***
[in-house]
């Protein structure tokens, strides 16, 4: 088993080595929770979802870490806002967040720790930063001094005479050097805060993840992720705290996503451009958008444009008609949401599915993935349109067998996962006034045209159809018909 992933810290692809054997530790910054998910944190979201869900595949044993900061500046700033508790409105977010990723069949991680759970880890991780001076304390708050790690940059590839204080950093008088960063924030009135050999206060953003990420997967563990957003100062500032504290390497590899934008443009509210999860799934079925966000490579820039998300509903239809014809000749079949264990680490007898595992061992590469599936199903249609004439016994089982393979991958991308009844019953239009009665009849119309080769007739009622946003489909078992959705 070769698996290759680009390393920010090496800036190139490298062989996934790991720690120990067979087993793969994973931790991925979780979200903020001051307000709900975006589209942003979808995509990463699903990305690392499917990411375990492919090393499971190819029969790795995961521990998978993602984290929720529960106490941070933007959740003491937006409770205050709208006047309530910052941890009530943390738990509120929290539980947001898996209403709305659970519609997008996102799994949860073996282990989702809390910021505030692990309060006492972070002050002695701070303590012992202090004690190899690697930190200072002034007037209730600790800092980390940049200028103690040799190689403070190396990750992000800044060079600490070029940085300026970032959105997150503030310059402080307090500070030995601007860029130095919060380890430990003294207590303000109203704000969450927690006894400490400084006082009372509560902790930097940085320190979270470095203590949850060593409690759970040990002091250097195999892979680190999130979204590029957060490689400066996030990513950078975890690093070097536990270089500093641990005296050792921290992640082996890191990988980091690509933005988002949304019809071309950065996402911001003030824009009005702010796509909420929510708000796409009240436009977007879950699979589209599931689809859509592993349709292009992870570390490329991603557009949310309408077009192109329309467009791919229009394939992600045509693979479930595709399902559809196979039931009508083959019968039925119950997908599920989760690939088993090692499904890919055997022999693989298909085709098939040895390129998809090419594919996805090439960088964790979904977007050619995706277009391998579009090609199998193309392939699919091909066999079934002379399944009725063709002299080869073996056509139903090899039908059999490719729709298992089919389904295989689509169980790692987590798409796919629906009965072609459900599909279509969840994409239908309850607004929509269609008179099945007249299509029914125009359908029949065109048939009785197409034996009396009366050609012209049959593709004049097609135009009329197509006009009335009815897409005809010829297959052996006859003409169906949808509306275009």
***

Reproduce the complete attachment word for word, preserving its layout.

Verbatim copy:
[in-house]
């Protein structure tokens, strides 16, 4: 088993080595929770979802870490806002967040720790930063001094005479050097805060993840992720705290996503451009958008444009008609949401599915993935349109067998996962006034045209159809018909 992933810290692809054997530790910054998910944190979201869900595949044993900061500046700033508790409105977010990723069949991680759970880890991780001076304390708050790690940059590839204080950093008088960063924030009135050999206060953003990420997967563990957003100062500032504290390497590899934008443009509210999860799934079925966000490579820039998300509903239809014809000749079949264990680490007898595992061992590469599936199903249609004439016994089982393979991958991308009844019953239009009665009849119309080769007739009622946003489909078992959705 070769698996290759680009390393920010090496800036190139490298062989996934790991720690120990067979087993793969994973931790991925979780979200903020001051307000709900975006589209942003979808995509990463699903990305690392499917990411375990492919090393499971190819029969790795995961521990998978993602984290929720529960106490941070933007959740003491937006409770205050709208006047309530910052941890009530943390738990509120929290539980947001898996209403709305659970519609997008996102799994949860073996282990989702809390910021505030692990309060006492972070002050002695701070303590012992202090004690190899690697930190200072002034007037209730600790800092980390940049200028103690040799190689403070190396990750992000800044060079600490070029940085300026970032959105997150503030310059402080307090500070030995601007860029130095919060380890430990003294207590303000109203704000969450927690006894400490400084006082009372509560902790930097940085320190979270470095203590949850060593409690759970040990002091250097195999892979680190999130979204590029957060490689400066996030990513950078975890690093070097536990270089500093641990005296050792921290992640082996890191990988980091690509933005988002949304019809071309950065996402911001003030824009009005702010796509909420929510708000796409009240436009977007879950699979589209599931689809859509592993349709292009992870570390490329991603557009949310309408077009192109329309467009791919229009394939992600045509693979479930595709399902559809196979039931009508083959019968039925119950997908599920989760690939088993090692499904890919055997022999693989298909085709098939040895390129998809090419594919996805090439960088964790979904977007050619995706277009391998579009090609199998193309392939699919091909066999079934002379399944009725063709002299080869073996056509139903090899039908059999490719729709298992089919389904295989689509169980790692987590798409796919629906009965072609459900599909279509969840994409239908309850607004929509269609008179099945007249299509029914125009359908029949065109048939009785197409034996009396009366050609012209049959593709004049097609135009009329197509006009009335009815897409005809010829297959052996006859003409169906949808509306275009």